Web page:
CBC Just Says No to Pre-Election Polls

With national elections in Canada set for late next month, the Canadian Broadcast System will not sponsor its own polls this campaign season and has advised its political reporters to ignore pre-election surveys done by other news organizations.

The directive came in an e-mail to employees earlier this month from CBC's chief news editor Tony Burman. "In addition to not commissioning any polls during the campaign that focus on 'voter preference' or 'try to suggest the eventual outcome,'" the CBC "will place limits on the systematic reporting of polls conducted by other media organizations.

"We will be similarly restrained in the discussion of such poll results on our news and current affairs programs, and in the careful way these results are promoted and placed in our programs," Burman said.

The goal, Burman wrote, is "to ensure that more coverage and attention during the campaign will be devoted to the actual issues in front of the electorate -- leaving the determination of actual 'voter preference' to the voters on election day."

Well, perhaps. But some Canadian observers think that Berman's motives may be less than pure. The CBC is owned lock, stock and barrel by the Canadian government. And the current government headed by Paul Martin has been looking shaky in recent polls -- a fact that has been widely reported, much to the chagrin of the prime minister.

"Perhaps it's a coincidence, but I think not, that the CBC has decided not to give Canadians the potentially bad news during the upcoming campaign," wrote Norman Spector, a columnist for the Vancouver Sun, characterizing the move as one of several "signs of thought control at the state broadcaster."

It's not as if Berman hates all polls. Last year, in a letter to the National Post newspaper complaining about an opinion column critical of his network's Middle East coverage, Berman wrote, "It's worth noting that Canadians at large do not agree with the Post's editorial position on the CBC. Earlier this year, an Ekos poll found that our Middle East coverage is not perceived to have an anti-Israel bias. During the recent Iraq war, Canadians told us they found CBC's coverage more balanced and objective than other Canadian networks or CNN and, far from tuning out, audiences increased by a third."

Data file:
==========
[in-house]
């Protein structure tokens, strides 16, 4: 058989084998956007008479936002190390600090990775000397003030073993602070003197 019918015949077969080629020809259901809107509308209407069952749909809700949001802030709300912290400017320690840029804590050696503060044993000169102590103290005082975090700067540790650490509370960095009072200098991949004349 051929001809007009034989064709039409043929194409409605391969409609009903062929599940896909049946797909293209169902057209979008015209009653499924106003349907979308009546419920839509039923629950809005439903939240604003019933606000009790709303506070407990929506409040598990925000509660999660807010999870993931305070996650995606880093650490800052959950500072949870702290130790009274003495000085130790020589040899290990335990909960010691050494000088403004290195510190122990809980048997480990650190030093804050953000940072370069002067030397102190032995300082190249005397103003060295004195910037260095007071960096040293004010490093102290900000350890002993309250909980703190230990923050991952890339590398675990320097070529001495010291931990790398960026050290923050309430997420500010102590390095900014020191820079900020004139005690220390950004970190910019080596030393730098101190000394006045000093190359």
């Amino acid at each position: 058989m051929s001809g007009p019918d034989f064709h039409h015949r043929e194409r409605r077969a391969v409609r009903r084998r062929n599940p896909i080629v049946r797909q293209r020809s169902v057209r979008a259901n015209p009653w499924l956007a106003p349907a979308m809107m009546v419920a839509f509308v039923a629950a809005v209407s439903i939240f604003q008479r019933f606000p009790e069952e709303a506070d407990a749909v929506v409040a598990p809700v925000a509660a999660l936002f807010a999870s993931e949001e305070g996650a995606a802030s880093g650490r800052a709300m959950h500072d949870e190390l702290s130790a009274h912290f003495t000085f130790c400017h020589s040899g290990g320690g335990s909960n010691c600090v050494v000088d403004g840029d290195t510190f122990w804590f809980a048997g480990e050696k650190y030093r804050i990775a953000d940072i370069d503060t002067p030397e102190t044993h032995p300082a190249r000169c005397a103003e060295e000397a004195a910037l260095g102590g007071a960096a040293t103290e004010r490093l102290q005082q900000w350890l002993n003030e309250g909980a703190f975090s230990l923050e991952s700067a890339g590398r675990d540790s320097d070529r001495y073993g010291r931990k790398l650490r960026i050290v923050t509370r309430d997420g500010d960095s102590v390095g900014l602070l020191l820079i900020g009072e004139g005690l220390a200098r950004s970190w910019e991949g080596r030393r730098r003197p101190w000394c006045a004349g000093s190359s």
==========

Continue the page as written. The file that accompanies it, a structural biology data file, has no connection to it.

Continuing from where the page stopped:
Despite the ban, CBC Radio released the results of its pre-election poll earlier this week based on interviewing conducted May 12-18. The survey included a candidate preference "horserace" question -- precisely the kind that Burman presumably despises.

Eh?

Well, Burman is saved by the fine print. His announcement specifically noted that CBC will not be "commissioning" any polls during the national campaign, which officially began on Sunday, when the June 28 election day was officially announced. The CBC radio poll was commissioned weeks ago, long before the date was set.

For the record, Canada historically has been a bit chilly to polling. The country bans all mentions of polls in the media on election day. The ban used to extend for three days but was trimmed back to a single day before the 2000 vote.

Poll Vault: Laugh Line

We're a jolly people, aren't we?

Two in three Americans told Gallup polltakers in early 1951 that they had had a real belly laugh in the past day, this despite a recent assassination attempt on President Harry S. Truman by Puerto Rican nationalists and a declaration of a "national emergency" as a results of setbacks in Korea.

Wonder how our funny bone is holding up under the stress and duress of terrorism, soaring gas prices and conflict in the Middle East? Hmmm. Maybe we'll check. Watch this space.

Question: Would you think back and tell me if you have had a real good laugh in the last 24 hours?

64%: Yes

36%: No

Source: In-person survey conducted by the Gallup Organization, Feb. 4-9, 1951, among a national sample of 1,403 adults. Data provided by The Roper Center for Public Opinion Research, University of Connecticut.